GUEST SUBMISSION: Most Canadian publicly traded companies aren’t meeting the reporting requirements for environmental, social, and governance (ESG) standards, according to a recent study by ESG consulting firm Millani.
Earlier this year, the International Financial Reporting Standards introduced two newly issued global standards requiring companies to disclose the metrics of their sustainability-related risks and opportunities.
When companies measure their environmental impact, greenhouse gas emissions are categorized into three 'Scopes.' Scope 3 includes indirect emissions in a company’s value chain. This includes anything from employee commuting to purchased goods and services, transportation, investments, the use of sold products and more.
What’s often overlooked is how digitization impacts emissions. Websites, data infrastructure, emails, video calls and generative AI all produce carbon dioxide. On a global scale, digital technology and internet usage are responsible for four per cent of all greenhouse gas emissions – and this is predicted to double by 2025. The reality is, companies can't ignore their digital carbon footprint.
The environmental impact of AI
More recently, the adoption of generative AI has been skyrocketing across all industries with some of the biggest chatbots, like ChatGPT, emitting more than 500 tonnes of carbon over their lifecycle. Training AI models can produce about 626,000 pounds of carbon, equivalent to 300 round-trip flights between New York and San Francisco.
As datasets become more complex, the enormous energy demand for training and running these models falls to non-renewable resources like fossil fuels. OpenAI researchers say the computing power required to train cutting-edge AI models has doubled every 3.4 months since 2012. By 2040, emissions from the information and communications technology (ICT) industry will account for 14 per cent of global emissions. ICT infrastructure, particularly data centres and communication networks, will produce the majority of those emissions.
In the wake of these projections, businesses, especially those operating in the digital sphere, are under increasing scrutiny to shoulder their share of responsibility. Redbrick, the parent organization to a portfolio of software companies, is committed to reducing and offsetting their carbon footprint. Redbrick is also developing software that identifies the climate impact of digital technology and data infrastructure.
Ahead of this year’s International Day for Climate Action on Oct. 24, listed below are top-down strategies from Redbrick that business leaders should consider when creating a sustainability plan.
Innovative office technologies
When it comes to office space, innovative measures can significantly impact your organization’s overall emissions. Reducing the climate impact of your office can start with simple steps, like opting for energy-efficient office lighting. However, if you want to position your business as net-zero or a climate leader, integrating sustainability into the very design of your company’s building is a crucial step forward.
For example, incorporating systems that use recycled rainwater for toilets and irrigation not only helps to save costs but also contributes to considerable water conservation and a long-term reduction in carbon emissions. With the growing popularity of electric vehicles, adding charging stations to parking spaces can encourage employees to embrace more sustainable commuting options.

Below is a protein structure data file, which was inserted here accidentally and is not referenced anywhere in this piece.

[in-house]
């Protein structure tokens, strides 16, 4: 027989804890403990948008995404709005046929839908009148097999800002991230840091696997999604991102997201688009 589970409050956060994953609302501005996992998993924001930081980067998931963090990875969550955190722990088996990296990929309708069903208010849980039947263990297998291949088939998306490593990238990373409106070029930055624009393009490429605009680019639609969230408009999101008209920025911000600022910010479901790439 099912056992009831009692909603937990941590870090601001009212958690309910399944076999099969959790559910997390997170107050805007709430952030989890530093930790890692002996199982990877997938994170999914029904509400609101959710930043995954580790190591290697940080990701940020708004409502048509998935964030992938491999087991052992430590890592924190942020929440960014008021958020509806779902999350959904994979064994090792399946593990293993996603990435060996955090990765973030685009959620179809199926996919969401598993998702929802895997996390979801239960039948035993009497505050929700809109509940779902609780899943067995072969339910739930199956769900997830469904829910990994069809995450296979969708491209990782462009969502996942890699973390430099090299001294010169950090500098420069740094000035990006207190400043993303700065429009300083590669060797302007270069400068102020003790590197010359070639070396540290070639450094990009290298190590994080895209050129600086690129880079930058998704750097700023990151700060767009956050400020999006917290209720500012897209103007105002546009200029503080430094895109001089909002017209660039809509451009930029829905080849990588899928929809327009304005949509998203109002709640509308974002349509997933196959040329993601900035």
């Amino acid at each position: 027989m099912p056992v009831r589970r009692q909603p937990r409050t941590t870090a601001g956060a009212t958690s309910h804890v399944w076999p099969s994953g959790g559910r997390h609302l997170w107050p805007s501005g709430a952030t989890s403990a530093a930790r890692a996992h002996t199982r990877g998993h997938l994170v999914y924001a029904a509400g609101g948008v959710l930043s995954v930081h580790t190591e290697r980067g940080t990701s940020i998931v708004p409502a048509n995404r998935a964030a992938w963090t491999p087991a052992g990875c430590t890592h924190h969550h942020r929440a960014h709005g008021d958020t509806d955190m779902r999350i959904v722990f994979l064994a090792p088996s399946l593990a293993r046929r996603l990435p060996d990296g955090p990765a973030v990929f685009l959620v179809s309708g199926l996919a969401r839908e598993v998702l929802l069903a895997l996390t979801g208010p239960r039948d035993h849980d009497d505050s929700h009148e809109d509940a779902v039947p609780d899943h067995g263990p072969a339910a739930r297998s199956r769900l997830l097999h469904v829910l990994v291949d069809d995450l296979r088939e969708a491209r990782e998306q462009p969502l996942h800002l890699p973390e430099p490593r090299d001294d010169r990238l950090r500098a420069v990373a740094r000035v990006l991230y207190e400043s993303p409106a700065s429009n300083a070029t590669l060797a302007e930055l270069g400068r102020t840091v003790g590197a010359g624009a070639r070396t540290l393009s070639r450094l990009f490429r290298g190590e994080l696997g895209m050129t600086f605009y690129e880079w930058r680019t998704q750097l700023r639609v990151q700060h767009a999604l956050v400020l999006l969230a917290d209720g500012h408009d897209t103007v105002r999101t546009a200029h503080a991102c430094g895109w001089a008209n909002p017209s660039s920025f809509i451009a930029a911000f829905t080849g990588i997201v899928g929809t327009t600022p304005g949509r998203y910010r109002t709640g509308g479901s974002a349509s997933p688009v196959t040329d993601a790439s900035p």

A top-down approach is essential, and the good news is there are many creative ways to get everyone at your company involved. Offering benefits like commuter reimbursements and biking incentives supports employees considering more eco-conscious methods of transit. For example, Redbrick reimburses employees working in an office and biking to work up to $500 per year towards a new bike, bike gear and maintenance.
This incentivization encourages employees to make sustainable choices in their personal lives and fosters a collective commitment to environmental responsibility within your organization.
Partnering for impact
Once you establish internal sustainable practices, it’s time to explore solutions for your digital carbon footprint. Engaging with offset partners is a great way to understand your footprint before taking steps to actively reduce it. Collaborating with organizations like Carbon Neutral Club or Synergy can offset your carbon footprint, measure Scope 3 carbon emissions and demonstrate leadership on the path to achieving net-zero emissions.
Find opportunities to forge more creative partnerships with your local community. For example, working with local post-secondary institutions and engaging with students on climate solutions can yield significant results. Redbrick has established a meaningful partnership with the University of Victoria's INSPIRE program, collaborating with students to develop tools that help businesses calculate the carbon footprint of their digital assets. This groundbreaking tool will play a vital role in assisting organizations in meeting their climate objectives and becoming digital net-zero leaders.
A collective responsibility
To take significant climate action, you need to approach net-zero strategies through a holistic lens, engaging every team member. Leadership plays a crucial role in modelling behaviours that align with your company's goals and continually seeking ways to operate more sustainably. By fostering a culture of shared responsibility, businesses can champion the cause of sustainability and pave the way for a greener, more environmentally conscious future.